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http://journals.plos.org/plosone/article?id=10.1371/journal.pone.0047098PLOS
http://www.ncbi.nlm.nih.gov/pmc/articles/PMC3467218PMC
May 2013

Sulfiredoxin protein is critical for redox balance and survival of cells exposed to low steady-state levels of H2O2.

J Biol Chem 2012 Jan 15;287(1):81-89. Epub 2011 Nov 15.

Division of Life and Pharmaceutical Sciences and Center for Cell Signaling and Drug Discovery Research, Ewha Womans University, Seoul 120-750, Korea; College of Pharmacy, Ewha Womans University, Seoul, 120-750, Korea. Electronic address:

Sulfiredoxin (Srx) is an enzyme that catalyzes the reduction of cysteine sulfinic acid of hyperoxidized peroxiredoxins (Prxs). Having high affinity toward H2O2, 2-Cys Prxs can efficiently reduce H2O2 at low concentration. We previously showed that Prx I is hyperoxidized at a rate of 0.072% per turnover even in the presence of low steady-state levels of H2O2. Here we examine the novel role of Srx in cells exposed to low steady-state levels of H2O2, which can be achieved by using glucose oxidase. Exposure of low steady-state levels of H2O2 (10-20 μm) to A549 or wild-type mouse embryonic fibroblast (MEF) cells does not lead to any significant change in oxidative injury because of the maintenance of balance between H2O2 production and elimination. In contrast, loss-of-function studies using Srx-depleted A549 and Srx-/- MEF cells demonstrate a dramatic increase in extra- and intracellular H2O2, sulfinic 2-Cys Prxs, and apoptosis. Concomitant with hyperoxidation of mitochondrial Prx III, Srx-depleted cells show an activation of mitochondria-mediated apoptotic pathways including mitochondria membrane potential collapse, cytochrome c release, and caspase activation. Furthermore, adenoviral re-expression of Srx in Srx-depleted A549 or Srx-/- MEF cells promotes the reactivation of sulfinic 2-Cys Prxs and results in cellular resistance to apoptosis, with enhanced removal of H2O2. These results indicate that Srx functions as a novel component to maintain the balance between H2O2 production and elimination and then protects cells from apoptosis even in the presence of low steady-state levels of H2O2.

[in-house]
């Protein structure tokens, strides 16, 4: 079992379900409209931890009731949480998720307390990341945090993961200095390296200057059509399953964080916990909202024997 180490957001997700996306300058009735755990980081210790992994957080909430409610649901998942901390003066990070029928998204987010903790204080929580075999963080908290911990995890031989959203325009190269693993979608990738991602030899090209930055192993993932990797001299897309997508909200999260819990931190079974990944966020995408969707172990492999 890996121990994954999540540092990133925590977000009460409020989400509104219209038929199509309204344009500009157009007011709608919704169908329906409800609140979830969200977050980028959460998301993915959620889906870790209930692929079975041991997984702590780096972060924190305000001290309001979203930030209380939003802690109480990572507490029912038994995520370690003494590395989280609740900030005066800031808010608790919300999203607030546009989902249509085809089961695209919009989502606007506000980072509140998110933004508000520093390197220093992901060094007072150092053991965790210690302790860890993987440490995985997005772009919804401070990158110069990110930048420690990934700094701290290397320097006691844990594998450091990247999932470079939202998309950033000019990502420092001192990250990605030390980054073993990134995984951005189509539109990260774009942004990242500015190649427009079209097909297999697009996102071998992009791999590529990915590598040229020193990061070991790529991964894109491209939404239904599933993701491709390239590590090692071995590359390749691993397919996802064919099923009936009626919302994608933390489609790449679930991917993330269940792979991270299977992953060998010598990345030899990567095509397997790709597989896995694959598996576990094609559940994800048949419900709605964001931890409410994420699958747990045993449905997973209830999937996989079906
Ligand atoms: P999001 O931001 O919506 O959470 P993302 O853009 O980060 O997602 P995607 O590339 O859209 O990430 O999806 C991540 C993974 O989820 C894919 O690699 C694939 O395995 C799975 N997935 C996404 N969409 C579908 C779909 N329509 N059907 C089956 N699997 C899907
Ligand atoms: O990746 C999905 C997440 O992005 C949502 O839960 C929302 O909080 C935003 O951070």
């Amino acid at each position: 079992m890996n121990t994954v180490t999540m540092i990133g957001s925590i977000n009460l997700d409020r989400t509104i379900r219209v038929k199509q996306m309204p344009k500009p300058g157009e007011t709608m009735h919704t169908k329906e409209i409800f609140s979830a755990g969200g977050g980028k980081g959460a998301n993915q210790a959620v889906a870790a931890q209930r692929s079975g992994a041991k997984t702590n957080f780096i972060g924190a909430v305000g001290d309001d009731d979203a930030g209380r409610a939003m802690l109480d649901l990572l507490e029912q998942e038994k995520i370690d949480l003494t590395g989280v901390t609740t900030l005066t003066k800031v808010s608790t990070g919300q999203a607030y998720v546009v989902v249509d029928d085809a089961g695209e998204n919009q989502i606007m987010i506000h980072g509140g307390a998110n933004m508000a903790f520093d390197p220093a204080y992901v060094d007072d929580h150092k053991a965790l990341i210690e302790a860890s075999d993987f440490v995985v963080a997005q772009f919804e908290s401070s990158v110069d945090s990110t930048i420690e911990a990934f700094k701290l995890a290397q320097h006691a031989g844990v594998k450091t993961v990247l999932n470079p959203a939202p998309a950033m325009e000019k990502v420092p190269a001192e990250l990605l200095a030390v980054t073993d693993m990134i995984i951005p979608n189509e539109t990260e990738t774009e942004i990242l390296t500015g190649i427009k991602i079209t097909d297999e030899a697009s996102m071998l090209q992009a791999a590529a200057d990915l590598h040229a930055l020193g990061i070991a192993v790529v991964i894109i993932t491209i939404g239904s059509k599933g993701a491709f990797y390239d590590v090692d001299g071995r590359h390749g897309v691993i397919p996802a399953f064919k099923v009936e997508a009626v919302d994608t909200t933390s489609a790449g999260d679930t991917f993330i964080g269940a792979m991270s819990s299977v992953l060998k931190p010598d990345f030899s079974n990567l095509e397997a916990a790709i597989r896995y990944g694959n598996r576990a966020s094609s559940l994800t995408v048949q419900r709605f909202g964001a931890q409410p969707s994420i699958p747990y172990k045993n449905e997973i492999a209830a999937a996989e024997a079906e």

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http://dx.doi.org/10.1074/jbc.M111.316711DOI Listing
http://www.ncbi.nlm.nih.gov/pmc/articles/PMC3249139PMC
January 2012

Pretreatment with interferon-gamma protects microglia from oxidative stress via up-regulation of Mn-SOD.

Free Radic Biol Med 2009 Apr 9;46(8):1204-10. Epub 2009 Feb 9.

Department of Pharmacology, Shenyang Pharmaceutical University, Shenyang, China.

Microglial cells, resident macrophage-like immune cells in the brain, are exposed to intense oxidative stress under various pathophysiological conditions. For self-defense against oxidative injuries, microglial cells must be equipped with antioxidative mechanisms. In this study, we investigated the regulation of antioxidant enzyme systems in microglial cells by interferon-gamma (IFN-gamma) and found that pretreatment with IFN-gamma for 20 h protected microglial cells from the toxicity of various reactive species such as hydrogen peroxide (H(2)O(2)), superoxide anion, 4-hydroxy-2(E)-nonenal, and peroxynitrite. The cytoprotective effect of IFN-gamma pretreatment was abolished by the protein synthesis inhibitor cycloheximide. In addition, treatment of microglial cells with both IFN-gamma and H(2)O(2) together did not protect them from the H(2)O(2)-evoked toxicity. These results imply that protein synthesis is required for the protection by IFN-gamma. Among various antioxidant enzymes such as manganese or copper/zinc superoxide dismutase (Mn-SOD or Cu/Zn-SOD), catalase, and glutathione peroxidase (GPx), only Mn-SOD was up-regulated in IFN-gamma-pretreated microglial cells. Transfection with siRNA of Mn-SOD abolished both up-regulation of Mn-SOD expression and protection from H(2)O(2) toxicity by IFN-gamma pretreatment. Furthermore, whereas the activities of Mn-SOD and catalase were up-regulated by IFN-gamma pretreatment, those of Cu/Zn-SOD and GPx were not. These results indicate that IFN-gamma pretreatment protects microglial cells from oxidative stress via selective up-regulation of the level of Mn-SOD and activity of Mn-SOD and catalase.